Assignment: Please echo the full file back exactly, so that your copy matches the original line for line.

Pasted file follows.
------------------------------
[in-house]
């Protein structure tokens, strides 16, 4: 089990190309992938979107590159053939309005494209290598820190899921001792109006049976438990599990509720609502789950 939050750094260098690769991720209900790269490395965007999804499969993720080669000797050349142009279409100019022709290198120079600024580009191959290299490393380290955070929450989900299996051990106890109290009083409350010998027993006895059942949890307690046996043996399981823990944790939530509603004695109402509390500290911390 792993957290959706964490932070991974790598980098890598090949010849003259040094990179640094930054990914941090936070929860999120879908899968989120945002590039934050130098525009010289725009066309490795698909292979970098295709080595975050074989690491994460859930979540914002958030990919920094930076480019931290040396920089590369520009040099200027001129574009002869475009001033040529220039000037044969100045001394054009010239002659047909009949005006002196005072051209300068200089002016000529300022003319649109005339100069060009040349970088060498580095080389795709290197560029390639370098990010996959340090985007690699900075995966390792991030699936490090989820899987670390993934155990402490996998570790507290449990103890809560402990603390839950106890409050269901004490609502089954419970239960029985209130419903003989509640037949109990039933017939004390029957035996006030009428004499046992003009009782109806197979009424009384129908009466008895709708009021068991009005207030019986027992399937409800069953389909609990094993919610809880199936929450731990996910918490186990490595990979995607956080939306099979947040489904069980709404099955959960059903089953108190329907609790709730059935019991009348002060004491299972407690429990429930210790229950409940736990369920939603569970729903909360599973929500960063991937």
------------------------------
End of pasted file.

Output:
[in-house]
């Protein structure tokens, strides 16, 4: 089990190309992938979107590159053939309005494209290598820190899921001792109006049976438990599990509720609502789950 939050750094260098690769991720209900790269490395965007999804499969993720080669000797050349142009279409100019022709290198120079600024580009191959290299490393380290955070929450989900299996051990106890109290009083409350010998027993006895059942949890307690046996043996399981823990944790939530509603004695109402509390500290911390 792993957290959706964490932070991974790598980098890598090949010849003259040094990179640094930054990914941090936070929860999120879908899968989120945002590039934050130098525009010289725009066309490795698909292979970098295709080595975050074989690491994460859930979540914002958030990919920094930076480019931290040396920089590369520009040099200027001129574009002869475009001033040529220039000037044969100045001394054009010239002659047909009949005006002196005072051209300068200089002016000529300022003319649109005339100069060009040349970088060498580095080389795709290197560029390639370098990010996959340090985007690699900075995966390792991030699936490090989820899987670390993934155990402490996998570790507290449990103890809560402990603390839950106890409050269901004490609502089954419970239960029985209130419903003989509640037949109990039933017939004390029957035996006030009428004499046992003009009782109806197979009424009384129908009466008895709708009021068991009005207030019986027992399937409800069953389909609990094993919610809880199936929450731990996910918490186990490595990979995607956080939306099979947040489904069980709404099955959960059903089953108190329907609790709730059935019991009348002060004491299972407690429990429930210790229950409940736990369920939603569970729903909360599973929500960063991937």